For quite some time I've been noticing clauses of the type exemplified in this sentence: "Mr. McCain was asked what would Republicans do in response." (from the NY Times here). Traditional grammatical description often calls the bolded clause a noun clause, but following the CGEL, and for good reason, I'll call it a content clause.
The thing that's wonky about it, if you haven't noticed, is that interrogative content clauses don't typically undergo subject-auxiliary inversion. That is, you would expect Mr. McCain was asked what Republicans would do in response, with would following the subject instead of preceding it. I hear these on the radio all the time, but they're ephemeral, and I'm rarely positive that what I've heard is reported speech as opposed to a quotation or pseudo-quotation along the lines of Mr. McCain was asked, "what will Republicans do in response."
The example here, however, is unambiguous, and not just because of the punctuation. The use of backshifted would instead of will clearly signals reported speech rather than quotation.
There are only 46 examples in the COCA, at least using this search ([ask] + question word + modal + pronoun). And another 71 if you change the modal to be. You could do this with other auxiliaries, but obviously, it's unusual. Because of its rarity, it's difficult to look at the change in frequency over time, and indeed there's no pattern that I can see, but it is clearly most common in speech.
Another type of content clause that's doing weird things is the type following about as exemplified here: "I mean, every time you hear about we want a bailout, we need money, I get it." (You can get more examples here.)
I would expect either a non-finite clause (e.g., I mean, every time you hear about people wanting a bailout...) or an interrogative content clause (e.g., I mean, every time you hear about how people want a bailout...). But instead, we get a simple declarative content clause, in other words, one that is subordinate, but has the normal syntax of a typical main clause.
This type of wonky clause is more common than the first type, and the graph at COCA shows a trend towards more frequent use, though I don't know whether this is significant or not.
I wonder if there's any link between the two.
Actually, that's part of what I have been wondering about, too. On the one hand, we are looking at main-clause phenomena occurring in subordinate clauses; on the other, we are looking at full-fledged finite clauses behaving like nonfinite clauses. Wherever there is a syntactic boundary, there are some grey areas there.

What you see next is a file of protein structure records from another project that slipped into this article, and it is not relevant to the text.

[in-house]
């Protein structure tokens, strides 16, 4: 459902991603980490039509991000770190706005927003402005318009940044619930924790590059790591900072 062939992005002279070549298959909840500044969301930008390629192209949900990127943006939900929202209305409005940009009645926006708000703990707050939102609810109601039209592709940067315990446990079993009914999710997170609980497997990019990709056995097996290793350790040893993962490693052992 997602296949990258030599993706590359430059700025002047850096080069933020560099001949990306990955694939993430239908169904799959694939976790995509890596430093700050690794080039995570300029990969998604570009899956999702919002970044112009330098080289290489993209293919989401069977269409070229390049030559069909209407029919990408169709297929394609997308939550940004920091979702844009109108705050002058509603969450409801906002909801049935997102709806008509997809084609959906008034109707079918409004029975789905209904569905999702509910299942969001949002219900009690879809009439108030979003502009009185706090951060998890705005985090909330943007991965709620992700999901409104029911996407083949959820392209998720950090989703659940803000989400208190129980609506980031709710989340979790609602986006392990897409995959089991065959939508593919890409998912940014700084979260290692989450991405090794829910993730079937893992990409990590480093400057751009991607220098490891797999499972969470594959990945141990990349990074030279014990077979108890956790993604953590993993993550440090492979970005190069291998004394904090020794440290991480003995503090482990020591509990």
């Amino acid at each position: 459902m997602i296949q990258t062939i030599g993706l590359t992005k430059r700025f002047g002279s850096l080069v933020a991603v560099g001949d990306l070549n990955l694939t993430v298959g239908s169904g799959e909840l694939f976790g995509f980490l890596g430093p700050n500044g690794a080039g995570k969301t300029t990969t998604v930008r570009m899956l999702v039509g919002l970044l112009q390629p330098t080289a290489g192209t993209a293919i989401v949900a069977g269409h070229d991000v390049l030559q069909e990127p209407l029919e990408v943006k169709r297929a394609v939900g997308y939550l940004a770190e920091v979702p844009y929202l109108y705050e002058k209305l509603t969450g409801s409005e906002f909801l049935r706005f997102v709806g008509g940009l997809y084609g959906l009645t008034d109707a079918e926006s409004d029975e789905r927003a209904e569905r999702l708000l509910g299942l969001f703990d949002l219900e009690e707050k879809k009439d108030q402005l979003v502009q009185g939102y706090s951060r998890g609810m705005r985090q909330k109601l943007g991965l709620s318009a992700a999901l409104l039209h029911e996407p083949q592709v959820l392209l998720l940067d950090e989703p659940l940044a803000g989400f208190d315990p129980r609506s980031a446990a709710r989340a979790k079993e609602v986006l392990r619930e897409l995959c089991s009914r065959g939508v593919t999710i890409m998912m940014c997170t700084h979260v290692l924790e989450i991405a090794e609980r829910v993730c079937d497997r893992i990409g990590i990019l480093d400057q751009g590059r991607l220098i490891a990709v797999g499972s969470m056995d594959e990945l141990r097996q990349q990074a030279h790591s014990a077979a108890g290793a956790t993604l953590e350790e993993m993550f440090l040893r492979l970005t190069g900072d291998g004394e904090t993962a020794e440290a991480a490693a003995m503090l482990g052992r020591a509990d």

In this connection, I have been intrigued by how the phrase 'in terms of' behaves these days: it is often directly followed by a finite clause (usually in speech, I believe). Let me copy & paste just a couple from a quick Google search.
a. The biggest things in science, I think, are cosmology and evolutionary biology in terms of they're touching on the biggest questions of all, dealing with who we are, where we came from, where we're going, where the universe started and where it's going and so forth.
b. The users are let completely in on the whole thing in terms of they understand why we’re there and what we’re doing.
I hadn't noticed the in terms of examples, but I had been aware of on account of. Rodney Huddleston brought them up again last week when I mailed him about the about examples. He sent me these:
"I always thought I'd make a good detective, on account of I'm so nosy."
"`Maybe you could get your friend Ranger to help her,' Grandma said. `That might be better anyway, on account of he's hot.'"
Regarding the first one, I wonder if it might be an American thing? Because while I myself (an Ohioan) don't usually invert subject and verb in indirect questions, and am surprised to find the Times doing so, what I'm really surprised by is your suggestion that it's unusual. I hear it all the time, and consider it merely colloquial. (In my experience it's most common when the question is "live", so to speak; for example, "I wonder what was he doing" sounds more natural to me than "he told me what was he doing".)
I'm with you on the wonkiness of the first and second examples, but "on account of I'm x" has been familiar (jocular usage) to me for a long time. It's in "West Side Story":
DIESEL: (Spoken, as Judge) In the opinion on this court, this child is depraved on account he ain't had a normal home.
ACTION: (Spoken) Hey, I'm depraved on account I'm deprived.
When I say it's unusual, I'm going by the frequency in the corpus. My intuition too is that I hear it regularly, but I have no way to substantiate that.
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